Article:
Universal algebra

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The universal algebra (including general algebra ) is a branch of mathematics , more precisely the algebra that deals with general algebraic structures and their homomorphisms concerned and certain generalizations.

While in abstract algebra and its respective sub-areas such as group theory , ring theory and body theory algebraic structures with certain fixed links with fixed properties are examined, universal algebra deals with structures in general, i.e. with structures with any links and any definable properties. Group theory, for example, talks about groups in general , whereas for universal algebra groups are just one example of one type of algebraic structure. Universal algebra is related to model theory , a branch of mathematical logic that deals with the relationship between structures and the logical formulas that describe them. The model theory of equation logic is of central interest . The lattice theory has applications in universal algebra. The category theory provides a more general approach of the universal algebra can be viewed from the. The description of structures is reduced to the behavior of their structure-preserving mappings under concatenation , in the case of the universal algebra of homomorphisms.

Basic concepts

The fundamental concept of universal algebra is that of algebraic structure. An algebraic structure is a quantity called the amount of carrier , provided with a family of links may be of different arities , wherein each an arbitrary natural number is. Constants can be represented formally by 0-digit links. A group, for example, is an algebraic structure with a two-digit link, the respective group multiplication. A ring, on the other hand, has two two-digit links, the respective addition and the respective multiplication.

When defining a group or a ring and many other structures, it is also required that the links meet certain properties, such as the associative law . Classes of algebraic structures that fulfill certain properties that are given by logical formulas are therefore a natural object of investigation . In many cases, the simple equation logic is sufficient. The group axioms, for example, can be formulated in this - with the addition of one-digit or zero-digit links for the formation of the inverse and the neutral element. This logic has the pleasant property that every substructure of an algebraic structure, i.e. H. a subset, as long as the links are still well-defined, satisfies the same equation-logic formulas. Those classes form a special case of the elementary classes of structures examined in classical model theory , which are axiomatized by formulas of first-order predicate logic .

A homomorphism between two algebraic structures and with links or with the same arity is a mapping with the property that for each and for all the equation

applies. Every bijective homomorphism on an algebraic structure is an isomorphism . With the homomorphisms as morphisms , the algebraic structures form a category , so that the usual general category-theoretical terms can be used.


In addition to simple algebraic structures, various generalizations are also considered, to which certain sentences can sometimes be transferred, for example:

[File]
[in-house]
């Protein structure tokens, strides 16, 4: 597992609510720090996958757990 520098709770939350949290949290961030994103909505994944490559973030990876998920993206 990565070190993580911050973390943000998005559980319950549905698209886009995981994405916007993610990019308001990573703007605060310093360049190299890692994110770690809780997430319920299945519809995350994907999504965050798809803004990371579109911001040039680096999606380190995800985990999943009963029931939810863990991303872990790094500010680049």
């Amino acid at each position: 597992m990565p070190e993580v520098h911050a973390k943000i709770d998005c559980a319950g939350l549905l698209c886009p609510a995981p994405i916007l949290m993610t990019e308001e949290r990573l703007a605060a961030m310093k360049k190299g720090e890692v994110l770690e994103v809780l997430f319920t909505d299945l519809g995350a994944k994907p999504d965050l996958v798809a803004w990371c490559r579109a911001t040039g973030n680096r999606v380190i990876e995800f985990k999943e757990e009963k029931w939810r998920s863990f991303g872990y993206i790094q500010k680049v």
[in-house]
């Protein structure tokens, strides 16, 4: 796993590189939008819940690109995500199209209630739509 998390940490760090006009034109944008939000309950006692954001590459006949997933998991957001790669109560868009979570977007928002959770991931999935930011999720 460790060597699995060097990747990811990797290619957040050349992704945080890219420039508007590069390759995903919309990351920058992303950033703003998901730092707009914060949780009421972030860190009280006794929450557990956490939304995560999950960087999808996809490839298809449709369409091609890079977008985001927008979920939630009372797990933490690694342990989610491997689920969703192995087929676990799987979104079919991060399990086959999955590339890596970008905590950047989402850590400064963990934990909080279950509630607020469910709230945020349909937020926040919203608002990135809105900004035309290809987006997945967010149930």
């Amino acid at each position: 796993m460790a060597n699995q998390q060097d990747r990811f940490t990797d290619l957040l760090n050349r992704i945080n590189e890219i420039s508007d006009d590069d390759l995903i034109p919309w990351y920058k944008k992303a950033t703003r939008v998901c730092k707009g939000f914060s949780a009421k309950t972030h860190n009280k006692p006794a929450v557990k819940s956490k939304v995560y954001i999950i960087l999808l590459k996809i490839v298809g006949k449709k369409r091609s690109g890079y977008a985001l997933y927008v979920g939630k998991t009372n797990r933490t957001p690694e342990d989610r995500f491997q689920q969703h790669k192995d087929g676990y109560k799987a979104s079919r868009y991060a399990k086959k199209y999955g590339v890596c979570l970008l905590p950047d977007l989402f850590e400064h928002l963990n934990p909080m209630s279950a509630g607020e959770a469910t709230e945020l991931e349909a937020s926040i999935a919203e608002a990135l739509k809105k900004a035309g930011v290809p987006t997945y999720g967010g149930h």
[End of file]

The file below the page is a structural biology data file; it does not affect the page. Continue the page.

The British mathematician Alfred North Whitehead published his Treatise on Universal Algebra in 1898 . In this work he spoke in a general way of operations and equations, by universal algebra, but by universal algebra he meant only the study of structures with two internal connections ( i.e. two magma structures , called addition and multiplication), with different possible ones additional properties, and possibly a kind of generalized graduation . In contrast, he did not achieve general results in universal algebra. Garrett Birkhoff delivered these for the first time in 1935 . From 1941 onwards, Anatoli Ivanovich Malzew applied the early theoretical model results, which he had brought into general, modern form, to universal algebra for the first time.


  • Garrett Birkhoff : Lattice Theory . 3. Edition. American Mathematical Society, Providence, Rhode Island 1979.
  • Stanley Burris, HP Sankappanavar: A Course in Universal Algebra . Ed .: Natural Sciences and Engineering Research Council Canada (=  Graduate texts in mathematics . No. 78 ). Ottawa, Ontario, Canada 2000 ( math.uwaterloo.ca [PDF; 15.5 MB ]).
  • George Grätzer: Universal Algebra . Van Nostrand, Princeton (NJ) 1968, ISBN 978-0-387-77486-2 , doi : 10.1007 / 978-0-387-77487-9 .
  • Thomas Ihringer: General Algebra . With an appendix on Universal Coalgebra by HP Gumm (=  Berlin study series on mathematics . Volume 10 ). Heldermann, Lemgo 2003, ISBN 3-88538-110-9 .
  • Anatolij Ivanovič Mal'cev: The Metamathematics of Algebraic Systems . Collected Papers: 1936–1967 (=  Studies in logic and the foundations of mathematics . Volume 66 ). North-Holland, Amsterdam 1971 (translated from Russian by Benjamin Franklin Wells).
  • Heinrich Werner: Introduction to general algebra (=  BI university pocket books . Volume 120 ). Bibliographisches Institut, Mannheim u. a. 1978, ISBN 3-411-00120-8 .

Web links

Individual evidence

  1. ^ Heinrich Werner: Review of the book Equational logic by Walter Taylor . In: The Journal of Symbolic Logic . tape 47 , no. 2 , 1982, p. 450 , doi : 10.2307 / 2273161 , JSTOR : 2273161 .
  2. ^ Alfred North Whitehead : A Treatise on Universal Algebra . with Applications. Cambridge University Press, Cambridge 1898 ( projecteuclid.org ).
  3. a b George Grätzer: Universal Algebra. P. Vii.
  4. ^ Lev Aleksandrovich Skornyakov: Universal algebra.
  5. The general variants of the Löwenheim-Skolem theorem, the compactness theorem and the completeness theorem , which allow for uncountable signatures, go back to him, see Juliette Kennedy:  Kurt Gödel. In: Edward N. Zalta (Ed.): Stanford Encyclopedia of Philosophy . .
  6. George Grätzer: Universal Algebra. S. viii.